Wendy Luhabe, seasoned businesswoman, social entrepreneur and pioneer in the Economic Empowerment of Women, talks to Woman and Business about why women have what it takes to afford a change in our country.
We celebrated Women’s Day during the past month. Looking at the type of celebrations, do you think that they do justice to the origin of Women’s Day?
I don’t believe the type of celebrations, discussions and reflections do justice to the origin of Women’s Day and the intention of the 1956 march to the Union Building. I have been feeling for a few years now that we should use the occasion to speak to different audiences. Most of these occasions are about woman speaking among themselves. Secondly, we need to hear from policy makers what they are doing to achieve gender equality and what challenges they have. Thirdly, we need to hear from the Private Sector, why the number of women in decision making roles have not increased, why women continue to be marginalised and why they do not earn the same salary as men for the same job. Finally, we should hear testimonies of what is possible when women support one another. When they share stories and when they mentor each other, I suspect, magic happens.
After ten years in corporate positions, you left it behind in becoming an entrepreneur. Do you remember your fears? How does one overcome the fear of failing or not making the cut?
We must accept that not everyone can be an Entrepreneur. I became one because I had identified an opportunity that was not being addressed at the time, and as it turned out, became my passion. To become an entrepreneur you have to be able to take a risk, be patient, have discipline and be prepared to either succeed or to fail. When we fail, it is not so much that we become a failure as it is that the idea we thought was great does not succeed. We cannot allow fear to limit us, my view is that we must find the courage to try something.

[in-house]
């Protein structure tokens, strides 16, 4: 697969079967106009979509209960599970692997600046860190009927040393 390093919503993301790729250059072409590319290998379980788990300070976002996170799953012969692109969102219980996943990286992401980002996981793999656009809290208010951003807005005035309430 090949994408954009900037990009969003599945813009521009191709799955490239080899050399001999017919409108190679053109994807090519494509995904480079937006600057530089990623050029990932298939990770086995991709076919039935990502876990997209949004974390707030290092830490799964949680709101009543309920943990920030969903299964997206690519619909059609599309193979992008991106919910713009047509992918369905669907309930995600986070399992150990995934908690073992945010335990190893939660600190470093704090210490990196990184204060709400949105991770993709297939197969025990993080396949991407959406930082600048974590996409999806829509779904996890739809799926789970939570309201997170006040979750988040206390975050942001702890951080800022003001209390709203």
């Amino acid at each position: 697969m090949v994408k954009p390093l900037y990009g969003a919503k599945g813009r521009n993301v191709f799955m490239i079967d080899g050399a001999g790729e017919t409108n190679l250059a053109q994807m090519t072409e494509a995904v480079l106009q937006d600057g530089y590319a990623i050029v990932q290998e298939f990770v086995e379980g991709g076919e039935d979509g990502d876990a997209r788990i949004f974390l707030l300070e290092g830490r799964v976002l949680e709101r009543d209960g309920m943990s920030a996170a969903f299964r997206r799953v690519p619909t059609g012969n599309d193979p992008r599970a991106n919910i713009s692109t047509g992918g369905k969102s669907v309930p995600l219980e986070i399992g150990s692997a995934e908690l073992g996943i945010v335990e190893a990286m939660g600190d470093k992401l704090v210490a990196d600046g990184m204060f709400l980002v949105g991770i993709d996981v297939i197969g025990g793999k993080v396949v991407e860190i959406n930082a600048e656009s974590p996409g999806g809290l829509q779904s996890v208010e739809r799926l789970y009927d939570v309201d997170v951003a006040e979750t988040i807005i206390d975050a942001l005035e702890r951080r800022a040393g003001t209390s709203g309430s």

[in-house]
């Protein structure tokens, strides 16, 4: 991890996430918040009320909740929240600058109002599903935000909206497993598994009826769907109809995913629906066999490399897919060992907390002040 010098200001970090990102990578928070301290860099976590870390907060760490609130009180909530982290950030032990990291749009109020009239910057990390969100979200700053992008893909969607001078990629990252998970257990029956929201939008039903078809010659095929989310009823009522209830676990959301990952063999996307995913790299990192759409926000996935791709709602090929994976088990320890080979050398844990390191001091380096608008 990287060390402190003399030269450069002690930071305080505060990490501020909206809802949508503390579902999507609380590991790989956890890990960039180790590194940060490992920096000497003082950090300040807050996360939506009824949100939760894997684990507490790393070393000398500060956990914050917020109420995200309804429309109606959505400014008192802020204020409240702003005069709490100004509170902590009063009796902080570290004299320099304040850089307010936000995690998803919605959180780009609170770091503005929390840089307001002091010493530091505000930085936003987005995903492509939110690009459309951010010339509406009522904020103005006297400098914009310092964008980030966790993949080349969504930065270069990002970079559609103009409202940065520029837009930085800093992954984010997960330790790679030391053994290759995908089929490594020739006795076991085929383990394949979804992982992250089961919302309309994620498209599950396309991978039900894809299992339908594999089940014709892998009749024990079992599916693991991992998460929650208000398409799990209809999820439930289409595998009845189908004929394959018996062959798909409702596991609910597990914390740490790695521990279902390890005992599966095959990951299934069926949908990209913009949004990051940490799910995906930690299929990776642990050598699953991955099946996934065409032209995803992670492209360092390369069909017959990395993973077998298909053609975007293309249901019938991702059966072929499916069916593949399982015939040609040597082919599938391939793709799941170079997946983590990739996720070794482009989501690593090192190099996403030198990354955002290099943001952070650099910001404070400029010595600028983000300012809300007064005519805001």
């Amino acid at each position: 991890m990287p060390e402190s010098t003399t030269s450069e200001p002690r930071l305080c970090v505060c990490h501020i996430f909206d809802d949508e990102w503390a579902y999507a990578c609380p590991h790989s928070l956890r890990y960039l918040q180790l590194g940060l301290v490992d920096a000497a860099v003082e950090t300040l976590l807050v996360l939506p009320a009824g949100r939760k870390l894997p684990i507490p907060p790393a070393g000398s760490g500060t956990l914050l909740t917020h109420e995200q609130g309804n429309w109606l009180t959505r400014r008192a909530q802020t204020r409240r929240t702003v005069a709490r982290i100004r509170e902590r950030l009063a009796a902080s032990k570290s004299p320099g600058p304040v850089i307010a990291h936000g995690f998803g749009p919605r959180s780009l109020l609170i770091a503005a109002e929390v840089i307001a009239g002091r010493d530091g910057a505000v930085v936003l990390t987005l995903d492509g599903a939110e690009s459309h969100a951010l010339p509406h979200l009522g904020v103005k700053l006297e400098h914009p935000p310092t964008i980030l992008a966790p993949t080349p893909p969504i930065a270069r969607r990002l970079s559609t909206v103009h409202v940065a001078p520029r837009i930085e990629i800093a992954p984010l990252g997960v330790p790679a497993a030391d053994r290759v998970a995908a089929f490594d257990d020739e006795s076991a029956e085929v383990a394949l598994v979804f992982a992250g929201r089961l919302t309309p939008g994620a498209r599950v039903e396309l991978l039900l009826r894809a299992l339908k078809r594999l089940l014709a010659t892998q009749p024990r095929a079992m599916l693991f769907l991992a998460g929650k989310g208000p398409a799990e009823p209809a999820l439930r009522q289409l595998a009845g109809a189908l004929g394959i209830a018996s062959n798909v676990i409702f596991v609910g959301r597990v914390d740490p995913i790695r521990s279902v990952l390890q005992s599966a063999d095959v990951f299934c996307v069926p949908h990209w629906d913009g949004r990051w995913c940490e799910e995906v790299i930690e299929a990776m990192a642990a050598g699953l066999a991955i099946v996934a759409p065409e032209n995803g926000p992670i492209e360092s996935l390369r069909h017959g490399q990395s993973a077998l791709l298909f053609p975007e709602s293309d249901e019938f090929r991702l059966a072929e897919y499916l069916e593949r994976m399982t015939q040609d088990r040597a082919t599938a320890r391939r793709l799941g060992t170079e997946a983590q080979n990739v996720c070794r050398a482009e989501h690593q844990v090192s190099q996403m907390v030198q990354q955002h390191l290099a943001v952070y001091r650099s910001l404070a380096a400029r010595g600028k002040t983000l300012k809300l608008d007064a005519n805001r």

Ultimately, what is the worst that can happen? We need to realise that our thoughts are a powerful tool to create. What we expect is exactly what we create. I generally am optimistic about life and have never been disappointed. So, the best way to overcome our fears is to feel the fear and go ahead anyway.
“Entrepreneurship: Think of it as an adventure. Even when we fail, we always learn something, so it is never a complete waste of time and effort.”
Did it help to have a strong and successful man behind you?
It helps to have a man who is self-made and self-assured because he is able to support you to pursue your own aspirations. It helps to have a man who does not get in your way and who is not intimidated or threatened by your success and achievements. These men are few and far in between, I am lucky to have one. Having said that however, women cannot pursue their aspirations at the expense of their duties as a wife. So I have always made sure I have a very good housekeeper to make sure that our home provides all the comforts that a man expects from a home. The comforts do not have to be provided by me, they just need to be provided.
What did entrepreneurship teach you?
I became an entrepreneur for a number of reasons. Firstly, I had been digesting the idea for at least three years. Secondly, I was overlooked for a promotion, this became a catalyst for me to find out whether I would grow more and achieve more in life as an entrepreneur. Thirdly, I felt under-valued and under-utilised, which means I had an idea of my self-worth. Fourth, I wanted to help black graduates get out of the victim mentality and to realise that they are not retarded, they have so much to offer, they just need to re-frame their attitude and believe in themselves.
Becoming an entrepreneur therefore taught me the importance of knowing what we want in life, and what makes me come alive.
What is your take on education? Do you view it as important?